Public Lecture on 'Is Electoral Democracy still a good tool for Social Justice?'

Public Lecture on 'Is Electoral Democracy still a good tool for Social Justice?'
Wednesday, 14 August 2019 Add to Calendar 2019-08-14 18:00:00 2019-08-14 21:00:00 Asia/Kolkata Public Lecture on 'Is Electoral Democracy still a good tool for Social Justice?' Speaker: Philippe Van Parijs The lecture would be followed by a conversation with Pratap Bhanu Mehta, before opening the floor for a Q&A session. Abstract Electoral democracy possesses virtues that arguably makes it an indispensable tool in the pursuit of social justice. These virtues include the educational force of vote fetching, the disciplining force of self-infliction and above all the civilising force of hypocrisy. But this tool is very imperfect and for a number of reasons — among them, the growing impact of our local decisions on people living elsewhere or not yet born and the growing role of the internet — increasingly so. To address its imperfections, it is worth exploring unorthodox strategies whose relevance will vary greatly from place to place. These strategies include the democratisation of a lingua franca (as a complement to local languages), the creation of global constituencies (as a complement to local ones), the development of randomly composed citizens’ assemblies (as a complement to elected assemblies) and listening to the street (as a complement to the ballot box). They will be illustrated by recent proposals and debates in the European context. About the Speaker Philippe Van Parijs is the Hoover Chair of Economic and Social Ethics at UCLouvain. Philippe Van Parijs studied philosophy, law, political economy, sociology and linguistics at the Facultés Universitaires Saint Louis (Brussels) and the Universities of Louvain, Oxford, Bielefeld, and California (Berkeley). He holds doctorates in the social sciences (Louvain, 1977) and in philosophy (Oxford, 1980). He has also been a special guest professor at the KuLeuven's Higher Institute for Philosophy since 2006. From 2004 onwards he was for several years a Regular Visiting Professor of Philosophy at Harvard University. Please click here to RSVP for the event. Nehru Memorial Museum and Library Auditorium
6:00 pm to 9:00 pm
Nehru Memorial Museum and Library Auditorium
Part 1: Lecture
Part 2: Q&A

Speaker: Philippe Van Parijs

The lecture would be followed by a conversation with Pratap Bhanu Mehta, before opening the floor for a Q&A session.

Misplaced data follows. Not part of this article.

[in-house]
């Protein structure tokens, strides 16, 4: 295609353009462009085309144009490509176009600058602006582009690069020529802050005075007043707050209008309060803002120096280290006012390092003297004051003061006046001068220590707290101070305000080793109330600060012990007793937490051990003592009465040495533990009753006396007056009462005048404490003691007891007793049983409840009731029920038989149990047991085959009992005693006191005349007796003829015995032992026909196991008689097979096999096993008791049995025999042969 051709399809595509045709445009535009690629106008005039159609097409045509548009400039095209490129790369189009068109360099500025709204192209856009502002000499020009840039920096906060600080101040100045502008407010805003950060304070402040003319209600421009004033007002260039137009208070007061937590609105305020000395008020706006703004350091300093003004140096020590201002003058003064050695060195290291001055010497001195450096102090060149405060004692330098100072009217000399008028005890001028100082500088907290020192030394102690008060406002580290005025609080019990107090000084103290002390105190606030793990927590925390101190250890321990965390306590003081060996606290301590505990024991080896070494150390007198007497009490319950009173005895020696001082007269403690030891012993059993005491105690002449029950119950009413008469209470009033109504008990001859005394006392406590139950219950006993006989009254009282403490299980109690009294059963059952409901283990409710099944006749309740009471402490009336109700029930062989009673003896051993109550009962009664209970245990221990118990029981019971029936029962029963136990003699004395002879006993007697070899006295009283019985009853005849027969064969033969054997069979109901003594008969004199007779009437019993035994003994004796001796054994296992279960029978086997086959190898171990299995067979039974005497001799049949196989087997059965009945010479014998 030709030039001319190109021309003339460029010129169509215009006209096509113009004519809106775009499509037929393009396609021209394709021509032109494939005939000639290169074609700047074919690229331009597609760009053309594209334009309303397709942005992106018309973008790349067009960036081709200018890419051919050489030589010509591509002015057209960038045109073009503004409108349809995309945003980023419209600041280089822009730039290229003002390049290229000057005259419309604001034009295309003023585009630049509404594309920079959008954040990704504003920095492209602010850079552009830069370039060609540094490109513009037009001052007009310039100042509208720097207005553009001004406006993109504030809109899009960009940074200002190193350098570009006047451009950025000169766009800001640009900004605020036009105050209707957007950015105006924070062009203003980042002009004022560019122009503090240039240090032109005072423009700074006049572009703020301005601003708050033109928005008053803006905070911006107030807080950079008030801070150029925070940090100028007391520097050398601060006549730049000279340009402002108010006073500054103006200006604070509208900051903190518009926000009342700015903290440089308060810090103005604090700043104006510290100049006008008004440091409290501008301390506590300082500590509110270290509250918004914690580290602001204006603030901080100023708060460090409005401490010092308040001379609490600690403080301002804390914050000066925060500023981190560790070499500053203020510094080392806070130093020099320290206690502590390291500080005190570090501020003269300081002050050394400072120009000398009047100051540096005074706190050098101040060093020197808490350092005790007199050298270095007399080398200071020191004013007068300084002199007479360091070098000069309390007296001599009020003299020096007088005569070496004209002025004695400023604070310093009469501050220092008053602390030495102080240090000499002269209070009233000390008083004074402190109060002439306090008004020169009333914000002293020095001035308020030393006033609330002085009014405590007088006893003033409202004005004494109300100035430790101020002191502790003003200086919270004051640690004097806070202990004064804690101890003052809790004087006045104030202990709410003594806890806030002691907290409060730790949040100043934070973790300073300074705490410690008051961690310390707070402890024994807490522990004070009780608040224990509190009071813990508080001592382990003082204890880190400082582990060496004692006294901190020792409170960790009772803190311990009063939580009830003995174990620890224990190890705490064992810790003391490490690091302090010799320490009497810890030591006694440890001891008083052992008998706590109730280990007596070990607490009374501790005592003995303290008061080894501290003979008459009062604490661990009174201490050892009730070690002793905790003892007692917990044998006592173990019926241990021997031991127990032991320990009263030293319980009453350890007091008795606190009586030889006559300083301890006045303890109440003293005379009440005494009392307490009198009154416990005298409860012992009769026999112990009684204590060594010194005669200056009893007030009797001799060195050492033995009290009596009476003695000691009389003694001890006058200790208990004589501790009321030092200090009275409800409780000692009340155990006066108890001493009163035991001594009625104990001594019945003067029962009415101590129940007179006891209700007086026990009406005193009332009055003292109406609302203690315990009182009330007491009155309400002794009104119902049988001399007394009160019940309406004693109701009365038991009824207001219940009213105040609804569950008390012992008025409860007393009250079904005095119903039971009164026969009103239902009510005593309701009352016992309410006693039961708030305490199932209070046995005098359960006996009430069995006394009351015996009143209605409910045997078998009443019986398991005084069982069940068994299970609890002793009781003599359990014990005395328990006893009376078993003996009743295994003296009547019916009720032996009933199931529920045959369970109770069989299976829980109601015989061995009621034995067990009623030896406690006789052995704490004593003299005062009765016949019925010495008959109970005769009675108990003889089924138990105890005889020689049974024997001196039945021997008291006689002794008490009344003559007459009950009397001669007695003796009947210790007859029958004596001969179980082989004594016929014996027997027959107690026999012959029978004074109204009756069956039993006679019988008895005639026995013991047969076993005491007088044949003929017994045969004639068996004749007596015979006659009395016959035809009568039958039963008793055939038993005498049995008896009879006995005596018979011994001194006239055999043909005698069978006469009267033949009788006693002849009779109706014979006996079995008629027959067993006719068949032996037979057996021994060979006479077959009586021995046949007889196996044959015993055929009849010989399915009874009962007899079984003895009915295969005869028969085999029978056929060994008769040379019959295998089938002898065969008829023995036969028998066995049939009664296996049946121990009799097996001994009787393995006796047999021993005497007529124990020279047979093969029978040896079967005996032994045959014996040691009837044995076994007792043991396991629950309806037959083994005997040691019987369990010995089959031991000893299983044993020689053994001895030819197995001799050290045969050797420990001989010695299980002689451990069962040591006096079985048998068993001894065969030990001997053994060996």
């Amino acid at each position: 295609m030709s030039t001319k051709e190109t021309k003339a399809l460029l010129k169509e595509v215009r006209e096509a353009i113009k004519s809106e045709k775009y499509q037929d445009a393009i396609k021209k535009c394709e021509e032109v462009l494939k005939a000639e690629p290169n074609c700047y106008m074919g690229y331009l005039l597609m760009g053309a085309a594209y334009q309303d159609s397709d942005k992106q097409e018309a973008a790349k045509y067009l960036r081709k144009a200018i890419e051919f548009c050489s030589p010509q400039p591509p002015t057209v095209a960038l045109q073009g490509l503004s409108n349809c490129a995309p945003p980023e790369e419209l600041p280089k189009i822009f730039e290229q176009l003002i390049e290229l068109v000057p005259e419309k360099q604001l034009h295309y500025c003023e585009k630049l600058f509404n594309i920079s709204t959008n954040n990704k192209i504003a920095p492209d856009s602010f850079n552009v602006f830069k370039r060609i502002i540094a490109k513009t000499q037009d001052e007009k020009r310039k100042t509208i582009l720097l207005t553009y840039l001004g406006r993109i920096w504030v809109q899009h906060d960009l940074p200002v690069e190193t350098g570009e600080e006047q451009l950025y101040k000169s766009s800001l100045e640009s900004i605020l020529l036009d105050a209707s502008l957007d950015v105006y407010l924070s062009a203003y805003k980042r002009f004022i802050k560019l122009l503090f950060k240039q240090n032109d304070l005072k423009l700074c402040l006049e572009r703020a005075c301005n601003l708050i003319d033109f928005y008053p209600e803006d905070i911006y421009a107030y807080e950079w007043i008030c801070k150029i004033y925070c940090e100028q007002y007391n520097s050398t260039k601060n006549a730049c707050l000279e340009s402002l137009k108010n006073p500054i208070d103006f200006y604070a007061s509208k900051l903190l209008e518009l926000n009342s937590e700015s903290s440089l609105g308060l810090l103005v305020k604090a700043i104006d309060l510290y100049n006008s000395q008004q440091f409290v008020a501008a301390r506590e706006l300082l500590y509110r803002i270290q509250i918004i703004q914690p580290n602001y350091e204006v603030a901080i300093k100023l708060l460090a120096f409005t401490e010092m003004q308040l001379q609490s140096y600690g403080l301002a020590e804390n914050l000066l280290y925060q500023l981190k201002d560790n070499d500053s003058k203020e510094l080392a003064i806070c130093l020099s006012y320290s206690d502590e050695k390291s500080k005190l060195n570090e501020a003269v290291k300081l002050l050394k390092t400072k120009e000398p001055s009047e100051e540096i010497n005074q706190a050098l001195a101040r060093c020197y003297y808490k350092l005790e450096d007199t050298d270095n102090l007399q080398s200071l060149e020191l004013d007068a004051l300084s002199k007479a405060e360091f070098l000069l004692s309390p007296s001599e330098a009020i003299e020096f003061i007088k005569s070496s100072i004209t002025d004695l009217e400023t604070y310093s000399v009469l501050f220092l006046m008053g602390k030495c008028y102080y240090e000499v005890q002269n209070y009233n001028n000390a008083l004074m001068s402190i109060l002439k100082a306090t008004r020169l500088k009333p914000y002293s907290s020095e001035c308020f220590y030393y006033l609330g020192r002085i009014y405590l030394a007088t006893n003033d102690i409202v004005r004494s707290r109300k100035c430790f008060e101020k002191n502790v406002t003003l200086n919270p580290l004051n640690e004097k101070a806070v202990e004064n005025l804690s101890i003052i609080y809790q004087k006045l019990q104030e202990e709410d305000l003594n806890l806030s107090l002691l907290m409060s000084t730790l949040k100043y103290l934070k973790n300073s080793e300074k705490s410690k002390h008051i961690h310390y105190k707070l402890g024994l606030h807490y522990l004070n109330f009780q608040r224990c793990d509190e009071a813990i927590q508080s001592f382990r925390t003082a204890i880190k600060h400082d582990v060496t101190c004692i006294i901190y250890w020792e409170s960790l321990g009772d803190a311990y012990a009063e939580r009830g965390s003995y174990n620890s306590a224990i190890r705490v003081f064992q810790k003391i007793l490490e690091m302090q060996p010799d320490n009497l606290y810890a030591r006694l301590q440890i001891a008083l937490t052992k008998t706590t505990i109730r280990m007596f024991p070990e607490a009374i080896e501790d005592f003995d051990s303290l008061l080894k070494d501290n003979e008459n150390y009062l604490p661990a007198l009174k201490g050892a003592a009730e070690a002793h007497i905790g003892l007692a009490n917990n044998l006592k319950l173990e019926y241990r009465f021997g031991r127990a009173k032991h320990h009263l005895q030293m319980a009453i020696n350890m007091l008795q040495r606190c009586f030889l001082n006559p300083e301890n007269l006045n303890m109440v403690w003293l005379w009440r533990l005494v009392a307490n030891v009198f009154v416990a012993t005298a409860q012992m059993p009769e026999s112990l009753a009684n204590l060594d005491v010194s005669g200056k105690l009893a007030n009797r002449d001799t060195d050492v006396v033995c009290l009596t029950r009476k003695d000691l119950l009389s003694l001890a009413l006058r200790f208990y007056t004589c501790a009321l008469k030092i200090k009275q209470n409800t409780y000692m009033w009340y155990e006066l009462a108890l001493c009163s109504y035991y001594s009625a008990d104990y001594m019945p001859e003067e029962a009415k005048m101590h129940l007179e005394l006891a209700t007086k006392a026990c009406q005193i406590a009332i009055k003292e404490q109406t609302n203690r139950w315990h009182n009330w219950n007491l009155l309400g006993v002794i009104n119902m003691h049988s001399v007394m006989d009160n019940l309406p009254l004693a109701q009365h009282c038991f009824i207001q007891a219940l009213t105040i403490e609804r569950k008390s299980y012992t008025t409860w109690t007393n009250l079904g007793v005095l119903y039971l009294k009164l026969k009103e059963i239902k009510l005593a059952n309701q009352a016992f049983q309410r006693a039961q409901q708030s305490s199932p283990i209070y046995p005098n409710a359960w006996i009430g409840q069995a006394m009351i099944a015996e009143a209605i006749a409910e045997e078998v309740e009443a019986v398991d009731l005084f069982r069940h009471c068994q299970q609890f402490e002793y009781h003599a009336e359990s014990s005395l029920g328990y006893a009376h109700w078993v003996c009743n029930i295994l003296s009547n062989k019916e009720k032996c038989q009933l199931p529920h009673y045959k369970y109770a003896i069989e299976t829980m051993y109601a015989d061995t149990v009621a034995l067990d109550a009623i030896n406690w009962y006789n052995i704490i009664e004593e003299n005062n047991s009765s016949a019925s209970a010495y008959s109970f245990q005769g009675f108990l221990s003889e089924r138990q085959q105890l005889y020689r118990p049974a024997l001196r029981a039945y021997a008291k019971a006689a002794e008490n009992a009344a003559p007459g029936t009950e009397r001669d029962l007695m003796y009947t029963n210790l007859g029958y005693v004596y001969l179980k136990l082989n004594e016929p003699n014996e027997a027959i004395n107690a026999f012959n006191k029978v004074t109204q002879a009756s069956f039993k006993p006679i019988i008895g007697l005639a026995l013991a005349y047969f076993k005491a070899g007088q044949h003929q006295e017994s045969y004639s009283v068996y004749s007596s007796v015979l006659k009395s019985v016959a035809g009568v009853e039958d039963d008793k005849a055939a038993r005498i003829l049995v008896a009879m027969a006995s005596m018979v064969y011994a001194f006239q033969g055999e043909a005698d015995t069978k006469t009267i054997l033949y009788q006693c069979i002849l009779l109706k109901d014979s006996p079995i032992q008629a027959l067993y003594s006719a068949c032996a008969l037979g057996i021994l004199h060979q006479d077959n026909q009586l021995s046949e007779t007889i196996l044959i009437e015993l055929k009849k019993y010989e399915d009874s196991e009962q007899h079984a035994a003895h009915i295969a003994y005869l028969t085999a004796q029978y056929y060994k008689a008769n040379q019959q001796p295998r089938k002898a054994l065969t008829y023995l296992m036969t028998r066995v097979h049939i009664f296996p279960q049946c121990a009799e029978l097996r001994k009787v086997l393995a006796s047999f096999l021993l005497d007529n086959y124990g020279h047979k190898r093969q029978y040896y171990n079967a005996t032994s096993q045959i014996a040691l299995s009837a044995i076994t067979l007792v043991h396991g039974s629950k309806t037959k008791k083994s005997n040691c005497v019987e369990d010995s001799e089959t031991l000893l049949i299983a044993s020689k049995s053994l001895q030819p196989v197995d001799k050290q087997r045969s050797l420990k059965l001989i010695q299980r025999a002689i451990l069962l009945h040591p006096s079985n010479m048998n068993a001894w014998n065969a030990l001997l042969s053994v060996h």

Abstract

Electoral democracy possesses virtues that arguably makes it an indispensable tool in the pursuit of social justice. These virtues include the educational force of vote fetching, the disciplining force of self-infliction and above all the civilising force of hypocrisy. But this tool is very imperfect and for a number of reasons — among them, the growing impact of our local decisions on people living elsewhere or not yet born and the growing role of the internet — increasingly so.

To address its imperfections, it is worth exploring unorthodox strategies whose relevance will vary greatly from place to place. These strategies include the democratisation of a lingua franca (as a complement to local languages), the creation of global constituencies (as a complement to local ones), the development of randomly composed citizens’ assemblies (as a complement to elected assemblies) and listening to the street (as a complement to the ballot box). They will be illustrated by recent proposals and debates in the European context.

About the Speaker

Philippe Van Parijs is the Hoover Chair of Economic and Social Ethics at UCLouvain. Philippe Van Parijs studied philosophy, law, political economy, sociology and linguistics at the Facultés Universitaires Saint Louis (Brussels) and the Universities of Louvain, Oxford, Bielefeld, and California (Berkeley). He holds doctorates in the social sciences (Louvain, 1977) and in philosophy (Oxford, 1980). He has also been a special guest professor at the KuLeuven's Higher Institute for Philosophy since 2006. From 2004 onwards he was for several years a Regular Visiting Professor of Philosophy at Harvard University.

Please click here to RSVP for the event.